By the end of 1920, the Los Angeles Express stated that a plan for enlarging the Elysian Park camp was afoot so that the capacity would be doubled with an expenditure of under $2,000. Notably, the piece added that there was profit realized for the period from July to November during which some 7,000 autos were accommodated. In January 1922, the Los Angeles Record ran a feature in which the new park commissioner Van M. Griffith, whose father Griffith J. Griffith was the donor, announced that a 500-vehicle capacity site was being considered for Griffith Park.
Elysian Park’s camp, while offering good facilities, had room for about 80 cars at a time, but could not be expanded, it was said, because of the steep terrain. The article continued that the current camp charged fifty cents per day, including a parking space, water, gas for cooking, the use of a cook house, bath houses, and police protection, and a limit of two weeks’ duration for a stay. At busier periods, moreover, some fifty cars were turned away every day. Yet, while it was believed that with, Griffith in his position, a new municipal camp, with hotel-style service and cottages for rent, would soon be opened in his namesake park, with a 150-acre spot, enough for some 200 cars at a time, located at the head of Commonwealth Avenue, east of Vermont, such a facility never came to fruition.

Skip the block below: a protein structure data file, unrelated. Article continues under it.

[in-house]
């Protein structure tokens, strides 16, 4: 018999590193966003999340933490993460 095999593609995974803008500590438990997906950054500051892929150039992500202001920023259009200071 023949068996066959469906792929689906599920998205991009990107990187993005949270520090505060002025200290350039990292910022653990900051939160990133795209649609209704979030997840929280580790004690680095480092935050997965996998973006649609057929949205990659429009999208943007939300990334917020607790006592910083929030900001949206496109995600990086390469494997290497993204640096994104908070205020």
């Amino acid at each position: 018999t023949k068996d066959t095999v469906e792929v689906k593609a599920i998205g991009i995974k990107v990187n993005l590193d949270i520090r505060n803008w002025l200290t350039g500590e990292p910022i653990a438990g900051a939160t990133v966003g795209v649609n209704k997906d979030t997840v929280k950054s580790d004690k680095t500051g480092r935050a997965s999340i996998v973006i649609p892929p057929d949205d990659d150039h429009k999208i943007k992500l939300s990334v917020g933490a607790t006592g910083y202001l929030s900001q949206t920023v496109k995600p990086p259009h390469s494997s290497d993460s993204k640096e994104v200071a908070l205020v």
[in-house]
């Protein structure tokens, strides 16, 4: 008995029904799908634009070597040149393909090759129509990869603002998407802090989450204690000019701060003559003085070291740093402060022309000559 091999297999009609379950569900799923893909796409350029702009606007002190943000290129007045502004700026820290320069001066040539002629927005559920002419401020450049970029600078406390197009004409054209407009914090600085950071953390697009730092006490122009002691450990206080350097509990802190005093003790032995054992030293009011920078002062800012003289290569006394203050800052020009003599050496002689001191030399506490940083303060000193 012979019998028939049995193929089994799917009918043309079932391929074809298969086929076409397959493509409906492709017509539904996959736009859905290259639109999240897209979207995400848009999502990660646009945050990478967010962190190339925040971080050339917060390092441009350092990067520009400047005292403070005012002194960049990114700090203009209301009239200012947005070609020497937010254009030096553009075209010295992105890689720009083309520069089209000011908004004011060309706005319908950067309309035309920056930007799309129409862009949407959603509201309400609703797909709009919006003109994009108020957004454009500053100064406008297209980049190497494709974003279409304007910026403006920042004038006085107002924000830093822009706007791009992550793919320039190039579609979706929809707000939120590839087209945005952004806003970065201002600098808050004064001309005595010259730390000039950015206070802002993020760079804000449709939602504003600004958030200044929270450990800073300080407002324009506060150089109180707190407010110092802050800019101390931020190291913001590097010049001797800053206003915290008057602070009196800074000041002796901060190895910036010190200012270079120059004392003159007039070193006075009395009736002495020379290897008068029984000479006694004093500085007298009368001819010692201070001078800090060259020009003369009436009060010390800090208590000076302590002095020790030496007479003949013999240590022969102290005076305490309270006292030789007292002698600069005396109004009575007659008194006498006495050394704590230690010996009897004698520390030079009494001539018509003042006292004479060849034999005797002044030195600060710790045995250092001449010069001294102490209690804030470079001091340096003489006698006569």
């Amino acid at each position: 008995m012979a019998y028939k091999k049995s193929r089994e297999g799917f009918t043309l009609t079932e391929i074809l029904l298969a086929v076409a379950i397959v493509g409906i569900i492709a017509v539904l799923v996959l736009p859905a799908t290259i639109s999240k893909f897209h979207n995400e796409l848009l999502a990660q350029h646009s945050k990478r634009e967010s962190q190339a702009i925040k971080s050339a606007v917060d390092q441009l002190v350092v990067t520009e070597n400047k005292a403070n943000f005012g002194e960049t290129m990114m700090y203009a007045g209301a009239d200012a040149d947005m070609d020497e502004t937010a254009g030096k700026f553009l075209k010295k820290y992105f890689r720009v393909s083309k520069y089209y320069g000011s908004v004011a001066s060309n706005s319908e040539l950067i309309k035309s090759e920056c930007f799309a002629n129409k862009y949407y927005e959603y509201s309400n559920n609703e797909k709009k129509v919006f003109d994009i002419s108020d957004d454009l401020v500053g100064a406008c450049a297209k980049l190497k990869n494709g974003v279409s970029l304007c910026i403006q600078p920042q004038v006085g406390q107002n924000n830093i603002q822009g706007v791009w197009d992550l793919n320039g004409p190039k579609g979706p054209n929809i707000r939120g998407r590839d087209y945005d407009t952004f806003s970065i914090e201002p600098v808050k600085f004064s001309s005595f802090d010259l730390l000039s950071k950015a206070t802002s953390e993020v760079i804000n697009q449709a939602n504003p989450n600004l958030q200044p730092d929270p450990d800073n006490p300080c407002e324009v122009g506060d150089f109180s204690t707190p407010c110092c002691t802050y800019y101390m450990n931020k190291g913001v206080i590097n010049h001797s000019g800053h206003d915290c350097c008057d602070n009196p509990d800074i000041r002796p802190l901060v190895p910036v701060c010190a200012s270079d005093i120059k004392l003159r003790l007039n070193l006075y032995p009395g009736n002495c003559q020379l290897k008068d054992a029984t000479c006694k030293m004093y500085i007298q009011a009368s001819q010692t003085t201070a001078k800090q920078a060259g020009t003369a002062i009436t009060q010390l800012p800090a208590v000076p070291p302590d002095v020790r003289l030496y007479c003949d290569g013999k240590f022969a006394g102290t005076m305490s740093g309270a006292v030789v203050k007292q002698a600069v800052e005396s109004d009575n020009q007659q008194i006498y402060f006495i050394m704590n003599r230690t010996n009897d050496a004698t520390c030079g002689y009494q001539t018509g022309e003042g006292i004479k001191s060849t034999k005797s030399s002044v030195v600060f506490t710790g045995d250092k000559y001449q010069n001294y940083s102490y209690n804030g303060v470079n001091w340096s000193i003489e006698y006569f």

In fall 1922, the Express reported that, because, “so great had become the demands on the public auto camp in Elysian park,” the Parks Commission requested the City Council appropriate over $3,300 for a second house, more kitchen equipment and space for more cars. Notably, the Times noted that there were eighteen auto camps in the Angel City, but all save one, were violating the ordinances, just passed in late September and enforced by the Bureau of Housing and Sanitation. The biggest problem was that too many persons were occupying any given tent, while there were also groups staying the entire winter, but without adequate sanitation. That sole exception in complying with the new regulations was the Elysian Camp facility.